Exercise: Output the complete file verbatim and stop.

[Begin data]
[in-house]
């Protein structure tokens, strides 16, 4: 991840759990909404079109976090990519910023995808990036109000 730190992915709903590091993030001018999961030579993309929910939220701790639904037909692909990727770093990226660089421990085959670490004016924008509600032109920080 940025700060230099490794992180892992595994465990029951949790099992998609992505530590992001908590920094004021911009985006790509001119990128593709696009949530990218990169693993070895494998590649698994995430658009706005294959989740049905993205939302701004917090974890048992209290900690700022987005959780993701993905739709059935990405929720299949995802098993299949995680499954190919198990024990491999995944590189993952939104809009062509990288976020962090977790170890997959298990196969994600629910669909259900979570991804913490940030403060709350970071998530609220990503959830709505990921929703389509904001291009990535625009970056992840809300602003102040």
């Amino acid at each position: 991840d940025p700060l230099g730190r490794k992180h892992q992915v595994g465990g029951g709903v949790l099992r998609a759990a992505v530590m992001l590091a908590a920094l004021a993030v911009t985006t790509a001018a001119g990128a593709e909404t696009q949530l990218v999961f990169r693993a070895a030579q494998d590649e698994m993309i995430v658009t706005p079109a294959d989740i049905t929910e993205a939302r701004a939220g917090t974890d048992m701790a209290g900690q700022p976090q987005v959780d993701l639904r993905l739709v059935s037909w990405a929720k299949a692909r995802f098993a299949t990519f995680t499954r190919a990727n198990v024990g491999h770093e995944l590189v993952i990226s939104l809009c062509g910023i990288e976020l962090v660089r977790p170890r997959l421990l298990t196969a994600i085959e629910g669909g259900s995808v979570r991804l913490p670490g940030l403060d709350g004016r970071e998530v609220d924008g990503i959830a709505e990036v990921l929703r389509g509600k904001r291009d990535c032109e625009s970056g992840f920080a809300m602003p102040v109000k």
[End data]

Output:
[in-house]
């Protein structure tokens, strides 16, 4: 991840759990909404079109976090990519910023995808990036109000 730190992915709903590091993030001018999961030579993309929910939220701790639904037909692909990727770093990226660089421990085959670490004016924008509600032109920080 940025700060230099490794992180892992595994465990029951949790099992998609992505530590992001908590920094004021911009985006790509001119990128593709696009949530990218990169693993070895494998590649698994995430658009706005294959989740049905993205939302701004917090974890048992209290900690700022987005959780993701993905739709059935990405929720299949995802098993299949995680499954190919198990024990491999995944590189993952939104809009062509990288976020962090977790170890997959298990196969994600629910669909259900979570991804913490940030403060709350970071998530609220990503959830709505990921929703389509904001291009990535625009970056992840809300602003102040």
């Amino acid at each position: 991840d940025p700060l230099g730190r490794k992180h892992q992915v595994g465990g029951g709903v949790l099992r998609a759990a992505v530590m992001l590091a908590a920094l004021a993030v911009t985006t790509a001018a001119g990128a593709e909404t696009q949530l990218v999961f990169r693993a070895a030579q494998d590649e698994m993309i995430v658009t706005p079109a294959d989740i049905t929910e993205a939302r701004a939220g917090t974890d048992m701790a209290g900690q700022p976090q987005v959780d993701l639904r993905l739709v059935s037909w990405a929720k299949a692909r995802f098993a299949t990519f995680t499954r190919a990727n198990v024990g491999h770093e995944l590189v993952i990226s939104l809009c062509g910023i990288e976020l962090v660089r977790p170890r997959l421990l298990t196969a994600i085959e629910g669909g259900s995808v979570r991804l913490p670490g940030l403060d709350g004016r970071e998530v609220d924008g990503i959830a709505e990036v990921l929703r389509g509600k904001r291009d990535c032109e625009s970056g992840f920080a809300m602003p102040v109000k």